The subject of Jan Krawitz’s upcoming documentary is as normal as you please, with one small exception. “She just wants to give away a kidney,” Krawitz says. “Not to a family member or anyone she knows. This is how she wants to do good in her life.” Perhaps that altruistic impulse give you pause, and makes you question your effort to improve the world. That was Krawitz’s response—and it’s the reaction she aims to provoke in audiences.
The veteran filmmaker left her initial four-hour meeting in 2007 with the prospective San Luis Obispo donor in a rare and reassuring frame of mind. “I walked away thinking, ‘I really want to make a film about this woman,’” Krawitz recalls. “And that doesn’t happen too often to me.”
At the same time, she wanted her subject to perfectly clear about what kind of project they were considering embarking on. “I always try to meet people before I even broach the idea of a film,” Krawitz says. “I force them to see my other films. They need to understand I’m not a journalist. I’m not making news here. I’m telling people’s stories. I want them to know how I work with people, and how I distill their stories into film.”
In the summer of 2008, Krawitz filmed her subject with a potential recipient. But the match didn’t work out, and the project stalled for two years while the donor pursued various paths and possibilities. Krawitz chose not to apply for any funding during that stretch, for fear that she’d obtain a grant only to be unable to finish the film if her subject decided for any reason to give up her cause.
Some filmmakers, no doubt, would have simply moved on and sought another individual with similarly generous motives. But Krawitz, a longtime professor in Stanford’s vaunted M.F.A. program in Documentary Film and Video, bided her time.
“I felt really committed to her and her story,” Krawitz says. “It was never a possibility for me to say, Oh, I’ll just find someone else who’s doing it.” As a result, the filmmaker relates, “I was held hostage by the narrative, which I never was before.”
Her patience paid off, and she did her last shoot—recording sound as part of a two-person crew—this past weekend with the donor. Now it’s on to postproduction, which promises a fresh set of challenges. Krawitz shot her last film, Big Enough (2004), on 16mm and cut it on a flatbed. This piece was shot on HD and will be edited on Final Cut.
“The change in technology has definitely changed my approach to editing,” Krawitz confides. “I’m just going to cut these scenes ’til they work and then I’ll consider the uberstructure, which is a backwards way of working for me.”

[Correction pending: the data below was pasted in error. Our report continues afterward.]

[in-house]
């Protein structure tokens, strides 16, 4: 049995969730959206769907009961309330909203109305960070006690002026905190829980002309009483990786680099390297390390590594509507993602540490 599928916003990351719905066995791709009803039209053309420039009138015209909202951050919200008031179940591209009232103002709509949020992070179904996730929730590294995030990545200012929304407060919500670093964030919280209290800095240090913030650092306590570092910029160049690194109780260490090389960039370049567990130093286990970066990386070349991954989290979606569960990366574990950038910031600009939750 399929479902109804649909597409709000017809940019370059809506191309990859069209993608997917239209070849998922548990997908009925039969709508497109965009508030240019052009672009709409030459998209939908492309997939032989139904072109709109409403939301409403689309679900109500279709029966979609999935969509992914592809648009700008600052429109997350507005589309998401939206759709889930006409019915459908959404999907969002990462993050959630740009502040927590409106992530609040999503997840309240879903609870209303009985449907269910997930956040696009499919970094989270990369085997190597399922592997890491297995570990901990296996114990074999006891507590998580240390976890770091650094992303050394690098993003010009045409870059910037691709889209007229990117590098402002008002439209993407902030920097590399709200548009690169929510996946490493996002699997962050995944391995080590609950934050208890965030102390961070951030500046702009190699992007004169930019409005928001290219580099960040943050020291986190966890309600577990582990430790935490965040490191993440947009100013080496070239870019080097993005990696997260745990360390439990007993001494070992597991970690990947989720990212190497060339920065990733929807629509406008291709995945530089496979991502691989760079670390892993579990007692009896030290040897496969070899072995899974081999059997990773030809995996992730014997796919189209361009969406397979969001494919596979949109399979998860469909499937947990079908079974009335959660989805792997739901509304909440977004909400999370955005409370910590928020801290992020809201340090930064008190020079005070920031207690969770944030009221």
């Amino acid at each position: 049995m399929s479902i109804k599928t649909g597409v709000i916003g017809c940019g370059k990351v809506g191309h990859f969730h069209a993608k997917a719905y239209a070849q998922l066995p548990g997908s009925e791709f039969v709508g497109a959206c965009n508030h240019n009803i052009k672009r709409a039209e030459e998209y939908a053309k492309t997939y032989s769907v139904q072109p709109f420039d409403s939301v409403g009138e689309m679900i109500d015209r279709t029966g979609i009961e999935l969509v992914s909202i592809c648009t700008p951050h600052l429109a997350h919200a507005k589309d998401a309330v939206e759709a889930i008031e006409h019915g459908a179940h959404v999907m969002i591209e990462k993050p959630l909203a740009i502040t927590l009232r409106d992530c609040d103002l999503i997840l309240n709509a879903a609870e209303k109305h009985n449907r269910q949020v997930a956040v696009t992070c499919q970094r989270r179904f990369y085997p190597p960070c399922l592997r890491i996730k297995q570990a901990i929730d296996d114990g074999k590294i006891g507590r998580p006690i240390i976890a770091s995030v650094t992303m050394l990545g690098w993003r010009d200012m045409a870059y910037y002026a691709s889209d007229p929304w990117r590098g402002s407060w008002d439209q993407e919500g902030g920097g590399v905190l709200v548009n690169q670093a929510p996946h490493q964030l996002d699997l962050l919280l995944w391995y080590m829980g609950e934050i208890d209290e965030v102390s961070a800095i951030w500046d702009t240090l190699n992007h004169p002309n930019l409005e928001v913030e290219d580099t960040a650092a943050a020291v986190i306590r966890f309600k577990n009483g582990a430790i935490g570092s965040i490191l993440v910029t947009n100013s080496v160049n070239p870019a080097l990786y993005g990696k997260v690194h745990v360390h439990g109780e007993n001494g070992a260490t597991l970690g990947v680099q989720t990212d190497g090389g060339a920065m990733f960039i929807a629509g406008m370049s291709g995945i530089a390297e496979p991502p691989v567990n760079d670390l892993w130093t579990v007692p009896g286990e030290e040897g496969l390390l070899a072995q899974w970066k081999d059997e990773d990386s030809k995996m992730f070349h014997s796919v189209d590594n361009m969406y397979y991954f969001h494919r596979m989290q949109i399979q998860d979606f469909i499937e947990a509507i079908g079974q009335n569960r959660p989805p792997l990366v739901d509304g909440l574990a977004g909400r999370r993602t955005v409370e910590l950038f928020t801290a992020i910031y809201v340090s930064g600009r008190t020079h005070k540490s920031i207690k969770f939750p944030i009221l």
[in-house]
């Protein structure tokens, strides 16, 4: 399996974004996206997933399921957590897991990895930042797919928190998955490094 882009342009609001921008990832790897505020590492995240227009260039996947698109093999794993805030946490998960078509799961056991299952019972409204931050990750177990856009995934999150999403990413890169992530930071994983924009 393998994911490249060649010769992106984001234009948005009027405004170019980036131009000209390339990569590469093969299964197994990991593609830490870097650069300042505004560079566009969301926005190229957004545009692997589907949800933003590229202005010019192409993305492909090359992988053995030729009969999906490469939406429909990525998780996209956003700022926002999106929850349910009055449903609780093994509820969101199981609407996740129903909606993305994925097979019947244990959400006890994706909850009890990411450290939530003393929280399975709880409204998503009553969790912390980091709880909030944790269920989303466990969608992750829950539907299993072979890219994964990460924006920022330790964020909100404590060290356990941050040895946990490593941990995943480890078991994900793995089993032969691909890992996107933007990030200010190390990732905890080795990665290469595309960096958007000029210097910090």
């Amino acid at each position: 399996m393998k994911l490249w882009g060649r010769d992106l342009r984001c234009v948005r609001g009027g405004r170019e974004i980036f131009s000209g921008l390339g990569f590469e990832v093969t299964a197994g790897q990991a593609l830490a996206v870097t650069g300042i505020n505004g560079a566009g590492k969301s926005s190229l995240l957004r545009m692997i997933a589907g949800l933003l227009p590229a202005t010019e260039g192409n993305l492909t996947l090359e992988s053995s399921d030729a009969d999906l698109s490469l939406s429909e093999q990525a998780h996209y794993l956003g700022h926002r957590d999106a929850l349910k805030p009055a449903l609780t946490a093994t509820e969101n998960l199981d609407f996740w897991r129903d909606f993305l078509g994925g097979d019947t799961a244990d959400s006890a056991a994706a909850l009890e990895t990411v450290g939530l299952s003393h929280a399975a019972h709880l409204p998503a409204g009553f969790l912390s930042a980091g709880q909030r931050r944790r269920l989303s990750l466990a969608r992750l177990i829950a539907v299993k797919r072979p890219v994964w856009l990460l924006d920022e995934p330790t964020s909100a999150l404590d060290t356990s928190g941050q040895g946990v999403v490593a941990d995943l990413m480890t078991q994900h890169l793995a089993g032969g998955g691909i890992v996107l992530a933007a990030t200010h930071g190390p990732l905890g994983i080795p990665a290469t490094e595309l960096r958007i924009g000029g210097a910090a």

Thanks, in part, to shooting on digital, Krawitz has more footage than for any of her previous films. The amount of material, as well as the many twists and turns in the donor’s do-gooder path, will influence the film’s ultimate length.
“When I first started it, in all honesty, I thought it would be a half hour,” Krawitz says. “[Now] I sort of hope it’s an hour. Part of me feels like it could be feature-length but I’m concerned about how difficult it is to launch feature documentaries.”
The doc’s working title is Perfect Strangers, but Krawitz has pretty much decided against it. “I think it might be a little too cute. I think there’s another title hovering in there somewhere. I’ve never stuck with a working title for any film I’ve made. It’s not a bad title—it is an interesting double entendre. But there are probably lots of films with that title.”
What hasn’t changed in four years is Krawitz’s clarity about the theme of the film.
“It’s not about organ donation—of course it is, and people will learn a lot about it—but it’s also about where we all reside on this continuum of altruism. And that’s what attracted me to the film. ‘How come she’s doing this and I’m not? How come she is on such an extreme end of the continuum?’ I want people to walk away a little uncomfortable: ‘She’s doing it and I’m not. What am I doing in my life to leave the world a better place, to make the world a better place?’”
Notes from the Underground
Rob Nilsson is being honored with a five-film retrospective at the Moscow International Film Festival, June 23 through July 2. “To be recognized in the land of Tolstoy, Dostoevsky, Gogol, Chekov, Mayakovsky, Isaac Babel and my favorite director, Elem Klimov (Come and See), is humbling to say the least,” Nilsson said in a statement....If you missed it, the Academy of Motion Picture Arts and Sciences (AMPAS) revised its rules for the Best Picture nominations. A film is now required to receive five percent of the first-place votes. The upshot is that instead of the 10 guaranteed nominations of the last two years, the number will range each year from five to 10. Also, the qualifying period for the Documentary Feature and Documentary Short categories has been adjusted to the calendar year (as is the case with almost all other categories). To bridge the adjustment, the next Oscars will cover 15 months of eligible docs.
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